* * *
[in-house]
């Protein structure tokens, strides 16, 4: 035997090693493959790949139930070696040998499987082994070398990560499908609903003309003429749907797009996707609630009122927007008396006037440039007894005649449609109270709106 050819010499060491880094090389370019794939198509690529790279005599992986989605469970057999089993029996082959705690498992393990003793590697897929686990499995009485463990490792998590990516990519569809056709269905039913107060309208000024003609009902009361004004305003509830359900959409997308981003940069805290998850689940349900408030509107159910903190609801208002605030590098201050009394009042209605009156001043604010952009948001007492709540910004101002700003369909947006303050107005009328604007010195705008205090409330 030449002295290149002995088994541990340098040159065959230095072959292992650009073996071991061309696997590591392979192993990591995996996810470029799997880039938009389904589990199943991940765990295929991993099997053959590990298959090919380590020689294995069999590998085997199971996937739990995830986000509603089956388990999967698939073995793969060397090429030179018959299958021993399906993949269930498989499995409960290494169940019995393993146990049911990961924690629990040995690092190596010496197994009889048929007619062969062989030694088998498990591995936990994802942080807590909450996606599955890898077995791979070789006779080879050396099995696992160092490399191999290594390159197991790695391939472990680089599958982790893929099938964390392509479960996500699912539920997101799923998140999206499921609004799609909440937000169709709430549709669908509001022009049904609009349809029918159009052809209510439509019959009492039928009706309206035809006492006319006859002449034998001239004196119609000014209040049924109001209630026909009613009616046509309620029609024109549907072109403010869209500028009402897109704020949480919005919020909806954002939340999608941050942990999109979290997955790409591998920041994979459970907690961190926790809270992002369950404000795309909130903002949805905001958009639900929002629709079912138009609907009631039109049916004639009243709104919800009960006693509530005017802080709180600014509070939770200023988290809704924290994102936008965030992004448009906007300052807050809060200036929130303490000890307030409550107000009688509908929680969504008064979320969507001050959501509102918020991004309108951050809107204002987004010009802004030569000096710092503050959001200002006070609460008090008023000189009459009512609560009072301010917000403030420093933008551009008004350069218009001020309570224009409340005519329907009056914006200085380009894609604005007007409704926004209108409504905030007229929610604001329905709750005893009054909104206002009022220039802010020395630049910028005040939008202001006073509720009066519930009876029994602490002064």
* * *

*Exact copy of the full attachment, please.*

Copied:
[in-house]
């Protein structure tokens, strides 16, 4: 035997090693493959790949139930070696040998499987082994070398990560499908609903003309003429749907797009996707609630009122927007008396006037440039007894005649449609109270709106 050819010499060491880094090389370019794939198509690529790279005599992986989605469970057999089993029996082959705690498992393990003793590697897929686990499995009485463990490792998590990516990519569809056709269905039913107060309208000024003609009902009361004004305003509830359900959409997308981003940069805290998850689940349900408030509107159910903190609801208002605030590098201050009394009042209605009156001043604010952009948001007492709540910004101002700003369909947006303050107005009328604007010195705008205090409330 030449002295290149002995088994541990340098040159065959230095072959292992650009073996071991061309696997590591392979192993990591995996996810470029799997880039938009389904589990199943991940765990295929991993099997053959590990298959090919380590020689294995069999590998085997199971996937739990995830986000509603089956388990999967698939073995793969060397090429030179018959299958021993399906993949269930498989499995409960290494169940019995393993146990049911990961924690629990040995690092190596010496197994009889048929007619062969062989030694088998498990591995936990994802942080807590909450996606599955890898077995791979070789006779080879050396099995696992160092490399191999290594390159197991790695391939472990680089599958982790893929099938964390392509479960996500699912539920997101799923998140999206499921609004799609909440937000169709709430549709669908509001022009049904609009349809029918159009052809209510439509019959009492039928009706309206035809006492006319006859002449034998001239004196119609000014209040049924109001209630026909009613009616046509309620029609024109549907072109403010869209500028009402897109704020949480919005919020909806954002939340999608941050942990999109979290997955790409591998920041994979459970907690961190926790809270992002369950404000795309909130903002949805905001958009639900929002629709079912138009609907009631039109049916004639009243709104919800009960006693509530005017802080709180600014509070939770200023988290809704924290994102936008965030992004448009906007300052807050809060200036929130303490000890307030409550107000009688509908929680969504008064979320969507001050959501509102918020991004309108951050809107204002987004010009802004030569000096710092503050959001200002006070609460008090008023000189009459009512609560009072301010917000403030420093933008551009008004350069218009001020309570224009409340005519329907009056914006200085380009894609604005007007409704926004209108409504905030007229929610604001329905709750005893009054909104206002009022220039802010020395630049910028005040939008202001006073509720009066519930009876029994602490002064």